Knee - extionsion

Vastus Medialis

Origin: Linea aspera (medial lip), and the distal intertrochanteric line

Insertion: Tibial tuberosity via the patellar ligament

Innervation: Femoral nerve (L2 - L4)

Action: Knee extension

Vastus Lateralis

Origin: Linea aspera (lateral lip) and the lateral surface of the greater trochanter

Insertion: Tibial tuberosity via the patellar ligament

Innervation: Femoral nerve (L2 - L4)

Action: Knee extension

Vastus Intermedius

Origin: Anterior side of femoral shaft

Insertion: Tibial tuberosity via the patellar ligament

Innervation: Femoral nerve (L2 - L4)

Action: Knee extension

So?  These four muscles make up the quadriceps femoris.  They all attach to your patella (knee cap) via your quadriceps tendon, and continue down to your tibia via the patellar ligament (tendon?).  The patella gives the quadriceps muscles a major mechanical advantage by increasing their leverage, which basically allows the quads to do approximately 30% more work with the same effort.  However, all of those forces created when extending (straightening) your knee are directed into the patellofemoral joint surfaces - where the patella and femur (thigh bone) meet.  With overuse, this joint breaks down and/or can cause osteoarthritis.  To help slow the breakdown of cartilage in your knee, don’t forget to use your glutes when doing things like going up/down stairs and anytime you sit down, stand up or squat. The more your glutes help out, the less your quads have to work.  The less your quads work, the happier your knee joint will be.

Leg Day - Calves



Origin:  Medial and lateral epicondyles of the femur

Insertion:  Calcaneal tuberosity via the Achilles tendon

Innervation: Tibial nerve (S1, S2)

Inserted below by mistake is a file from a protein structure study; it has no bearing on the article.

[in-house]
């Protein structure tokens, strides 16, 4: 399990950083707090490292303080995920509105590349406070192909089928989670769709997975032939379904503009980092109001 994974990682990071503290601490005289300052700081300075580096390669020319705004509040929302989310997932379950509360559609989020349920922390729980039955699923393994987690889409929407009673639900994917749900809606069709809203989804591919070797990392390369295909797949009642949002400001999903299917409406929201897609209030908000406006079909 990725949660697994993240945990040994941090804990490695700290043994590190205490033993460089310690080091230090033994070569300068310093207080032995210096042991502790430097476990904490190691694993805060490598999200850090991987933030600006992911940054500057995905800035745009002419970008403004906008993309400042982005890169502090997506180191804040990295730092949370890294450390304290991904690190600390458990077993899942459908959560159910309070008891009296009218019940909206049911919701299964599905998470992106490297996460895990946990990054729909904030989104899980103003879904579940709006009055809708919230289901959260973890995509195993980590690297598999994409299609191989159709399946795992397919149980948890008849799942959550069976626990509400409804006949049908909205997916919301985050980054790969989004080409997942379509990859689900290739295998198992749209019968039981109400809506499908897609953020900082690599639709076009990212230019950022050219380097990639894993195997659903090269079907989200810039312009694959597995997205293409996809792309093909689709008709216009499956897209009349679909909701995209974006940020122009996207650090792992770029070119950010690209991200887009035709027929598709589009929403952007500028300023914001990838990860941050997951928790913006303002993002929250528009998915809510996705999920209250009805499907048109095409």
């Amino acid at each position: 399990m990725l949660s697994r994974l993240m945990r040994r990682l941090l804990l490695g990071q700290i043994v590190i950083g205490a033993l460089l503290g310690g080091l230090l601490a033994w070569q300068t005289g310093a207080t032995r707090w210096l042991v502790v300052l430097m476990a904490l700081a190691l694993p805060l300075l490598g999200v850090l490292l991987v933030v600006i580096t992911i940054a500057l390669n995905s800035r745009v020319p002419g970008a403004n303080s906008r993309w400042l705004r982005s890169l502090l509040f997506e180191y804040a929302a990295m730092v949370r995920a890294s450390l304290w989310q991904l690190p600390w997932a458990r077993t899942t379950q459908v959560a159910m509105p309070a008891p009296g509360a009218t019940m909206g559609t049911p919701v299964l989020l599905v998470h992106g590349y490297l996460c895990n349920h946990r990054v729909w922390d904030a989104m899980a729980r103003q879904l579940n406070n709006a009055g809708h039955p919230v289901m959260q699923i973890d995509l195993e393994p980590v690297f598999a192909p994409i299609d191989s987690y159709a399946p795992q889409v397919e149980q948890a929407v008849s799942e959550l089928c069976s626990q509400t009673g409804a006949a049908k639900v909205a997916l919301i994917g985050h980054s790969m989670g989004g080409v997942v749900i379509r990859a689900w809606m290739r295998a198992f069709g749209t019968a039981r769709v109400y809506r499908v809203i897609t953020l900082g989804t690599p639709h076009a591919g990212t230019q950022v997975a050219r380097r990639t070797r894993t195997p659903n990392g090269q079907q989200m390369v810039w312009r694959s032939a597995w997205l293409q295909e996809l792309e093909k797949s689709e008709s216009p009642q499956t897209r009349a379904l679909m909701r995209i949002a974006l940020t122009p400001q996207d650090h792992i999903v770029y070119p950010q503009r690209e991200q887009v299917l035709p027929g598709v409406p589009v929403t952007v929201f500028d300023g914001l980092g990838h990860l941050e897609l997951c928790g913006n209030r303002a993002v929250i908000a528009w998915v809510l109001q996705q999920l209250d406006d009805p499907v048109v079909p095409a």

Action:  Ankle (talocrural joint) - plantar flexion
      Knee - flexion


Origin:  Posterior surface of the head and neck of the fibula and the soleal line of the tibia via a tendinous arch

Insertion:  Calcaneal tuberosity via the Achilles tendon

Innervation: Tibial nerve (S1, S2)

Action:  Ankle (talocrural joint) - plantar flexion

What does that mean?  The gastrocnemius is the muscle with two heads, and is the one that people like to flex and show off.  It crosses both your knee and ankle joint, and is best strengthened with the knee straight.  When you bend the knee, you put the gastrocs on slack, and at this length/tension relationship, the gastrocs are not very effective at plantar flexing the ankle.  
The soleus is a flat muscle (google sole fish) that lays under the two heads of the gastrocs.  Just because you don’t see this muscle when you’re flexing, doesn’t mean it’s not important.  The soleus helps give your gastrocs some bulk, and helps them pop.  Strengthen your soleus by doing resisted ankle plantar flexion with your knee bent.
Collectively, the gastrocs and soleus are known as the triceps surae.  They both have a distal tendinous junction at the Achilles tendon.  Both muscles are extremely important in gait and dynamic activities, and both become ineffective with an Achilles tear.